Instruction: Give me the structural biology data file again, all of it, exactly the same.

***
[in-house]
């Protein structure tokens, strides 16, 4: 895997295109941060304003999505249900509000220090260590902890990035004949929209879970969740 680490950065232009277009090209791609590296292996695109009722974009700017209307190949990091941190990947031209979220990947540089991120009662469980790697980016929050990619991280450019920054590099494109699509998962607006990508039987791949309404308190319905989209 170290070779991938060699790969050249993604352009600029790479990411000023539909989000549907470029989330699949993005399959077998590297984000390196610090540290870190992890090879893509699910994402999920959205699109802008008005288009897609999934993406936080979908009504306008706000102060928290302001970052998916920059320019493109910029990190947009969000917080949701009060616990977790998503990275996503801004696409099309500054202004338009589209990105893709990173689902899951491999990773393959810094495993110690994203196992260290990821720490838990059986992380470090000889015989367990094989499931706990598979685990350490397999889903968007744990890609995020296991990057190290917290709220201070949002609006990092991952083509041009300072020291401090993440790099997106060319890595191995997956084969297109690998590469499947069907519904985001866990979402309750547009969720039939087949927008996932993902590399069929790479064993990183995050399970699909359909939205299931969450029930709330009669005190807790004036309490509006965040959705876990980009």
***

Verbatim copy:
[in-house]
């Protein structure tokens, strides 16, 4: 895997295109941060304003999505249900509000220090260590902890990035004949929209879970969740 680490950065232009277009090209791609590296292996695109009722974009700017209307190949990091941190990947031209979220990947540089991120009662469980790697980016929050990619991280450019920054590099494109699509998962607006990508039987791949309404308190319905989209 170290070779991938060699790969050249993604352009600029790479990411000023539909989000549907470029989330699949993005399959077998590297984000390196610090540290870190992890090879893509699910994402999920959205699109802008008005288009897609999934993406936080979908009504306008706000102060928290302001970052998916920059320019493109910029990190947009969000917080949701009060616990977790998503990275996503801004696409099309500054202004338009589209990105893709990173689902899951491999990773393959810094495993110690994203196992260290990821720490838990059986992380470090000889015989367990094989499931706990598979685990350490397999889903968007744990890609995020296991990057190290917290709220201070949002609006990092991952083509041009300072020291401090993440790099997106060319890595191995997956084969297109690998590469499947069907519904985001866990979402309750547009969720039939087949927008996932993902590399069929790479064993990183995050399970699909359909939205299931969450029930709330009669005190807790004036309490509006965040959705876990980009």